Conntecting the Dots

Saying Yes to God

It was April, 1996. My husband sat at the kitchen table, his head in his hands. “It’s time for a change,” he said. “I’m simply not interested in doing this any longer.”

My husband was a successful civil engineer. His income had allowed us to design and build a lakefront home four years prior. We also owned a speed boat—a toy that provided tons of fun for family and friends. Humanly speaking, we had it all and the future held promise for more.

Despite his success, however, Gene felt a growing restlessness. He liked his work but sensed God nudging him another direction—into fulltime Christian camping ministry. Trouble was, the camp to which He nudged us provided no income. In fact, we were offered a year-long internship during which time we were to survive on savings. After that, the director said, we’d have to raise our own financial support if he offered us a permanent position.

The thought of facing such financial insecurity didn’t exactly thrill us, but saying yes to God did. We knew that, if this was nudging was truly God-given, then He would provide for our family’s needs. Our job was to obey. And so, we put our lovely lakefront home up for sale and began planning our move.

Telling the story like this sounds so trite, as though saying yes to God was easy. I assure you, it was not. Our knees knocked; we knelt on them every day, sometimes more than once. And for good reason.

Saying yes carried a risk. It meant ending Gene’s career and future with a growing company. It meant having no guaranteed monthly income, nothing for retirement, and no extended dental or orthodontic care (with kids in braces). It also carried personal cost. For Gene, it meant leaving his homeland (the U.S.) and his extended family behind. For our kids, it meant saying goodbye to friends, teachers, and the church family in which they’d grown up.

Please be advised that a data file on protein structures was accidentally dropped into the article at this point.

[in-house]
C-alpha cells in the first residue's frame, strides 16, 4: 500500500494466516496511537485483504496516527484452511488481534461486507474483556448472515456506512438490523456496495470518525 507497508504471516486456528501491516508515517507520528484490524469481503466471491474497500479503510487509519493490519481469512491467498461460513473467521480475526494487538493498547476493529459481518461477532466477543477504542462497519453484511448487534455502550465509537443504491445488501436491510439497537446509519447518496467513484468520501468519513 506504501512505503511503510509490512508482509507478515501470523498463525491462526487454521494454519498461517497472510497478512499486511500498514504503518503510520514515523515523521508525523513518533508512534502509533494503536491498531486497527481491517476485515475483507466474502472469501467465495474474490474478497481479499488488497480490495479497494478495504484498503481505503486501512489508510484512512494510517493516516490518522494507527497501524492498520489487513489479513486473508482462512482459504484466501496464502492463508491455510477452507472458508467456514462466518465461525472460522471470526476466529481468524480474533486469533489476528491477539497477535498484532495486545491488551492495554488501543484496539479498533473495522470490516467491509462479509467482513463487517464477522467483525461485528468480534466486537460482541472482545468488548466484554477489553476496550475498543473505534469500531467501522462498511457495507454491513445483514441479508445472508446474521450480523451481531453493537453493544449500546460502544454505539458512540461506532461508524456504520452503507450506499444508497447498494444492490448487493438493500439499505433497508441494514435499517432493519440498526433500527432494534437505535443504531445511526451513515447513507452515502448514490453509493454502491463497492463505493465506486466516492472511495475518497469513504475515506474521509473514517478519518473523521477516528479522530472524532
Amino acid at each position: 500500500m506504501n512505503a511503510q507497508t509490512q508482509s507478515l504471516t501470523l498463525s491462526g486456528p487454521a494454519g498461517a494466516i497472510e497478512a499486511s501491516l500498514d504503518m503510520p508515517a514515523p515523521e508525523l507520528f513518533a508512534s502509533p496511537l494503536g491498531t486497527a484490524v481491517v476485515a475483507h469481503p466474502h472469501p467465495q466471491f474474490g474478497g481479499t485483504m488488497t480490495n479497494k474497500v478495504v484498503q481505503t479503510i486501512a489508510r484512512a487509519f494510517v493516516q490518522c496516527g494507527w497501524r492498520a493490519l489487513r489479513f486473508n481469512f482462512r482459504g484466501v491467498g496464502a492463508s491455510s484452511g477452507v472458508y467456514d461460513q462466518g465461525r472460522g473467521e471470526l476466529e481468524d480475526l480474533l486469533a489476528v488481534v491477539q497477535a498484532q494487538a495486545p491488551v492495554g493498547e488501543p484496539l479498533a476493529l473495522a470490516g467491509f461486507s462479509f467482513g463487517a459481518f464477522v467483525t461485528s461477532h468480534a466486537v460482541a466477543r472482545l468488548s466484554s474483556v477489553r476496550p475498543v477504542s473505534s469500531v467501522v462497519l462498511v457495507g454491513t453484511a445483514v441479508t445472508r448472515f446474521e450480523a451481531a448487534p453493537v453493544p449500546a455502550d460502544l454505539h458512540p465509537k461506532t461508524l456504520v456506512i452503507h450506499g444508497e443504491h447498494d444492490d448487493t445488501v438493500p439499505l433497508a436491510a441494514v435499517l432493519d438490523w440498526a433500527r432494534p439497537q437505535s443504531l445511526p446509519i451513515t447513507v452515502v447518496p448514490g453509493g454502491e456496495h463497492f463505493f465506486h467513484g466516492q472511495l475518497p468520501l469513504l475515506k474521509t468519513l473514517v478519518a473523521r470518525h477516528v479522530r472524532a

Some friends envied our adventuresome spirit. Others said we were crazy. One fellow nicknamed us Abram and Sarai. We laughed, but we could relate to the Old Testament couple. God gave them a command, too: “Leave your native country, your relatives, and your father’s family, and go into the land that I will show you” (Genesis 12:1). How did Abram respond? Despite risk and personal cost, he departed as the LORD had instructed (v. 4).

Abram’s example encouraged us to say yes to God 15 years ago. We did it again in 2007 when He nudged us to leave the camp and launch International Messengers Canada. Saying yes once again forced us to face risk and personal cost. But the journey has taught us so much about the Lord that we’d do it again in a heartbeat.

One thing I’ve learned: When God says go, His followers are faced with a choice. If we claim to trust Him, then saying yes is our only valid option. The details are God’s responsibility; obedience is ours. 

Have you experienced a similar challenge? If so, tell us about it!

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